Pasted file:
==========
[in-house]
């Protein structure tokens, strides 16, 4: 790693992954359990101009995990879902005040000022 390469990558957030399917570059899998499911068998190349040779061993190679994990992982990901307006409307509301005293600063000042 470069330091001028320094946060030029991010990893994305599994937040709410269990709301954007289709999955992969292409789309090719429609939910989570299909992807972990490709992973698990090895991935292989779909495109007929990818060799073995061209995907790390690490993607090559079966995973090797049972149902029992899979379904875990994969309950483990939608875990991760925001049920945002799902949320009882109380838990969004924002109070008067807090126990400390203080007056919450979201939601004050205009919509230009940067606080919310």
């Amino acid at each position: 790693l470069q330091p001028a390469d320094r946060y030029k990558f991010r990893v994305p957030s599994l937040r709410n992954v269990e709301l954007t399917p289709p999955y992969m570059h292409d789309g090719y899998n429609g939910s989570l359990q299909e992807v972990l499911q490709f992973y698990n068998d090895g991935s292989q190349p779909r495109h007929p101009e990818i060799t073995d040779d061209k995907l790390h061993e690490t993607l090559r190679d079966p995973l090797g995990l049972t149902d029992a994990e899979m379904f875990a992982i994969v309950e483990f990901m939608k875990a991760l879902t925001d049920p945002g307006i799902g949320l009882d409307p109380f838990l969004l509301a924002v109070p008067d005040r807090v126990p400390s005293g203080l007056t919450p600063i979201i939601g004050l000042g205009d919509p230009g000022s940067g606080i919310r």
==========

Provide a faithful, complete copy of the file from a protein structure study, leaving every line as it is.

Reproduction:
[in-house]
């Protein structure tokens, strides 16, 4: 790693992954359990101009995990879902005040000022 390469990558957030399917570059899998499911068998190349040779061993190679994990992982990901307006409307509301005293600063000042 470069330091001028320094946060030029991010990893994305599994937040709410269990709301954007289709999955992969292409789309090719429609939910989570299909992807972990490709992973698990090895991935292989779909495109007929990818060799073995061209995907790390690490993607090559079966995973090797049972149902029992899979379904875990994969309950483990939608875990991760925001049920945002799902949320009882109380838990969004924002109070008067807090126990400390203080007056919450979201939601004050205009919509230009940067606080919310």
């Amino acid at each position: 790693l470069q330091p001028a390469d320094r946060y030029k990558f991010r990893v994305p957030s599994l937040r709410n992954v269990e709301l954007t399917p289709p999955y992969m570059h292409d789309g090719y899998n429609g939910s989570l359990q299909e992807v972990l499911q490709f992973y698990n068998d090895g991935s292989q190349p779909r495109h007929p101009e990818i060799t073995d040779d061209k995907l790390h061993e690490t993607l090559r190679d079966p995973l090797g995990l049972t149902d029992a994990e899979m379904f875990a992982i994969v309950e483990f990901m939608k875990a991760l879902t925001d049920p945002g307006i799902g949320l009882d409307p109380f838990l969004l509301a924002v109070p008067d005040r807090v126990p400390s005293g203080l007056t919450p600063i979201i939601g004050l000042g205009d919509p230009g000022s940067g606080i919310r």